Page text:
I’ve found that when you spend some time, whether it be on tour, or even on vacation, you have a friend group that you start building up in each area, and they introduce you to some more of their friends, and that keeps growing. From there, these natural branches grow off the tree of discovery. It happens organically without having to force it. The best things you could do in any city are usually done when you’re spending time with people you want to be spending time with.

To kind of switch gears, visuals have always been super important to you. I remember I saw you at the El Rey in 2013, and you had these large, colorful triangular posts all over the stage; it reminded me of a forest. And then in 2016, I saw you in Paris at Café de le Danse with a similar set. Whether it’s your album artwork, or your merch, or anything visual; it’s always seemed important to you. How are you involved with the visuals on this tour?

My main motivation when I’m working on anything visual is trying to find people, that I’m so into their work, that I can completely trust what they’re going to do and give them freedom. Any artist works so much better if they don’t have anyone breathing down their neck, telling them what they think that they should be doing. And so with that in mind, it’s the same with music videos, album art, posters, shirts, whatever it is. I will always have input, and I’ll always have a certain direction that I’ll try to take things. But the best thing is when you’re finding people whose work you genuinely love, so you can be more hands-off. It always turns out better when you give people more free reign to do what they do best. So that’s my main goal. In regards to the visual setup on this tour, working with Nick; he’s from Georgia, the sweetest person ever, and I met him through my sound engineer, and he’s done work for all kinds of fantastic artists. He was just like that; we could go months without talking and I knew that what he was working on was gonna translate perfectly with the music. We were touching base throughout, but my main thing was like, “Alright, cool—I just have to let Nick work and do his thing.”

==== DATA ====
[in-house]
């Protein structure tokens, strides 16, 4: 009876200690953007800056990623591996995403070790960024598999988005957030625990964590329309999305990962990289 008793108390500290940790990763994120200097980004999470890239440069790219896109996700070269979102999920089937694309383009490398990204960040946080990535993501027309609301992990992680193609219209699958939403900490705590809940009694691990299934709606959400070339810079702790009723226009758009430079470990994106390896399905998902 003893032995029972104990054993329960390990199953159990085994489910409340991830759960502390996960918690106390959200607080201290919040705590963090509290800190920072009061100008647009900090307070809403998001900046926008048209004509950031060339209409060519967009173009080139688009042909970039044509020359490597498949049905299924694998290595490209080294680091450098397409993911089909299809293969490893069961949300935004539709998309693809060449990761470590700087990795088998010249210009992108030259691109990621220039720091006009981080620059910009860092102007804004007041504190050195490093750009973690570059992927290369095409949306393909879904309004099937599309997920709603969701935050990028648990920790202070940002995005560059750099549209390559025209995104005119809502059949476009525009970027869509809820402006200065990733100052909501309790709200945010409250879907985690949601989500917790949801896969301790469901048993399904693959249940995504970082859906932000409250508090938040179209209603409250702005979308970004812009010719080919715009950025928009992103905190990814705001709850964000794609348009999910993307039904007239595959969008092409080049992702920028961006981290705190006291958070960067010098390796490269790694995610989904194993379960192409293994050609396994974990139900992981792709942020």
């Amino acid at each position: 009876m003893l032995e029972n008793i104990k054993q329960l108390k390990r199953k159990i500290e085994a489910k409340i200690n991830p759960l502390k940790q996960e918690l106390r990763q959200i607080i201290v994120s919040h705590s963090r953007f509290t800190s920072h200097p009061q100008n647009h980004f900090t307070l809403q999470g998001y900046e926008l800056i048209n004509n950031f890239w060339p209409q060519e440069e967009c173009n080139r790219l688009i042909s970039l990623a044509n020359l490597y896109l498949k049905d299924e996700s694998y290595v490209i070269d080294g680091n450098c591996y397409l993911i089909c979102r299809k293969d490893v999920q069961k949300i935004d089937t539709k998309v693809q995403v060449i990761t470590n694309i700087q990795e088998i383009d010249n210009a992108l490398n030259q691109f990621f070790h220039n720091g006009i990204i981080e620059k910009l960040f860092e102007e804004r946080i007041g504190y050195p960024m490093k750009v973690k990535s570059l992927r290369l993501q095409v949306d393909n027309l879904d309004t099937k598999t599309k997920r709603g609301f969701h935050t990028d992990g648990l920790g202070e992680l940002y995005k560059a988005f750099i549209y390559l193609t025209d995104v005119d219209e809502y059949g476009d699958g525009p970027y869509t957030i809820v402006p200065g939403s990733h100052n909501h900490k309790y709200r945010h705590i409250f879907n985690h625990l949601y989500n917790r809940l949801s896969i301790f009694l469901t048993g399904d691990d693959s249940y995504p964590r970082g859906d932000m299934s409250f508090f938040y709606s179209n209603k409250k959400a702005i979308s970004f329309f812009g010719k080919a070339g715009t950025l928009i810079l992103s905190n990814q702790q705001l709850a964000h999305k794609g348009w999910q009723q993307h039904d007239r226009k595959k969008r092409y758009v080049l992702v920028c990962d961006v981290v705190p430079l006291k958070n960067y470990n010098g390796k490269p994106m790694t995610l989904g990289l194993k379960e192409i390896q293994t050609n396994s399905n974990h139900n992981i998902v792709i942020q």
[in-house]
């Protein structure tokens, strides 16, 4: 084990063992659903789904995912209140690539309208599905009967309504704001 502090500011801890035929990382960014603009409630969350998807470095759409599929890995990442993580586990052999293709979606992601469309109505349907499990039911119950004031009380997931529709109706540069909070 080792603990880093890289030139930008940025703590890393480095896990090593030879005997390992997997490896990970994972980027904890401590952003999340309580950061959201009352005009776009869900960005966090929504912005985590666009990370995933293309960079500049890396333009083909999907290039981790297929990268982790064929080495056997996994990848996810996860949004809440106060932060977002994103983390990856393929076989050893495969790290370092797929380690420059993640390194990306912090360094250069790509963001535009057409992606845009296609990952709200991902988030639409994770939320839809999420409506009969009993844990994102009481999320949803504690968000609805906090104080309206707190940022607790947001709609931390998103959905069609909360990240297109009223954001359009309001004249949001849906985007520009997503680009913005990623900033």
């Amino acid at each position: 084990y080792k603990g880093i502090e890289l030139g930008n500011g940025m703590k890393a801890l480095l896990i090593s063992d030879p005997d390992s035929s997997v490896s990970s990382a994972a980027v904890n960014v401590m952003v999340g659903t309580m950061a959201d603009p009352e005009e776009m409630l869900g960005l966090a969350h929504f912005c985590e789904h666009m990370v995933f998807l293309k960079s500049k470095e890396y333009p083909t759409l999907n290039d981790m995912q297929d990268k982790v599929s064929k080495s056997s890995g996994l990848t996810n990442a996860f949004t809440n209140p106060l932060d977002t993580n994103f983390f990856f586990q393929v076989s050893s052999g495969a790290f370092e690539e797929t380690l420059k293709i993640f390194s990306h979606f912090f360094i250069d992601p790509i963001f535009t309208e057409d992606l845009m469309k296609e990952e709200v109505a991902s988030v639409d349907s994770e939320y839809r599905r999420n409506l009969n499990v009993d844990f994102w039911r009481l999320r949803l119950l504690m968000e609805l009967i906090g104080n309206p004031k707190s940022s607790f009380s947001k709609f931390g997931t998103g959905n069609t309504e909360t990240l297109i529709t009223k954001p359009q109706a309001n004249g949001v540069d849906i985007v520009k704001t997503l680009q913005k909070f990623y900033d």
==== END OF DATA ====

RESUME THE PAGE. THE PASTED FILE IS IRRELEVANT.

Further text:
I see the show as being 50 percent audio, and fifty percent visual. He built the visual—we built the audio. Being able to put it together for the first time was a very special moment.

Do you have any tips for touring? Number one tip for musicians just starting out?

My main tip would be to appreciate and be in every single moment. It’s easy to get caught up in what’s happening tomorrow, or what’s happening in two days, and you lose sight of where you are in that moment and who you’re with. If you can really be present, that’s when the best things happen on tour.

I feel like that’s so true with life in general. Okay, last question, what is your biggest learning experience being on tour?

That would have to do with maintaining a healthy long-distance relationship. I’ve seen this happen time and time again where someone has a significant other back home, and they smother the relationship by trying to talk or text all the time. I’ve found that state of constantly being on the phone very quickly kills whatever flame they have going on. So for me with touring, I always try to balance that out—where I’m having meaningful personal phone calls, but making sure I’m living a lot in the meantime so I actually have something worthwhile to talk about. And vice-versa. I believe a little bit of separation can be a really important and beneficial thing for a relationship.

Stay tuned to Milk for more from musicians on the road.